Many patients that hear the words “you have cancer” enter our doors at Turville Bay Radiation Oncology Center. They are often apprehensive, overwhelmed, and sometimes fearful initially. During our first consultation we begin to address those emotions with patient centered care. At Turville Bay, my colleagues and I believe that medical skills and technology are best delivered with emotional support, physical support, and the involvement of family and friends when possible. Radiation therapy requires state of the art technology combined with a highly trained team of people. Our consultations allow plenty of time for patients to talk, absorb new information, and ask questions. Patients accustomed to a more passive role in their healthcare are often surprised by our conversations. As we sort through information together, we build relationships between patients and staff. Why this emphasis on relationships? We believe it’s best for the patient, and we’re not alone.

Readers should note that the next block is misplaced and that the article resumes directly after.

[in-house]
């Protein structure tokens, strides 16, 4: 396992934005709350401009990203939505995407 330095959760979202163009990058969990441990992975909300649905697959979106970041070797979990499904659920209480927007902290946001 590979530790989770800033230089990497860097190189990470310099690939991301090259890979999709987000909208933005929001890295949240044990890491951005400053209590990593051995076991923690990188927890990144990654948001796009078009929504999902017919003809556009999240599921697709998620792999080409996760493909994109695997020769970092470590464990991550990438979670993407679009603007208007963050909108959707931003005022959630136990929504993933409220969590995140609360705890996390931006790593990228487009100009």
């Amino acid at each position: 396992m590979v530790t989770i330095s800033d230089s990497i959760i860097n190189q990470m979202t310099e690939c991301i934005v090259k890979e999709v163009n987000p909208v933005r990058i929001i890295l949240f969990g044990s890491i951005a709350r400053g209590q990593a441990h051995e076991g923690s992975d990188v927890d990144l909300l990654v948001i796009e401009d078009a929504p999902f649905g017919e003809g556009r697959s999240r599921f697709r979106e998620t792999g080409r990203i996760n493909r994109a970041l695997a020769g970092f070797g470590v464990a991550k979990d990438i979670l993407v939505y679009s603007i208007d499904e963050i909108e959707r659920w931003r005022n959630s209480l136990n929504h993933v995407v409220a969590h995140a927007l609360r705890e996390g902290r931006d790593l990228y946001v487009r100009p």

Research shows that the quality of personal, professional, and organizational relationships matters in healthcare and never more than when serious illness arises. Patients that are active participants in their care do better. If we are mindful, empathetic and informative with a patient we find solidarity and a healthy collaboration begins. It promotes communication about things that matter and in turn lifts the fog of apprehension. And feeling understood may contribute to better self-care during treatment. Together we strive to improve their health through treatment and into recovery.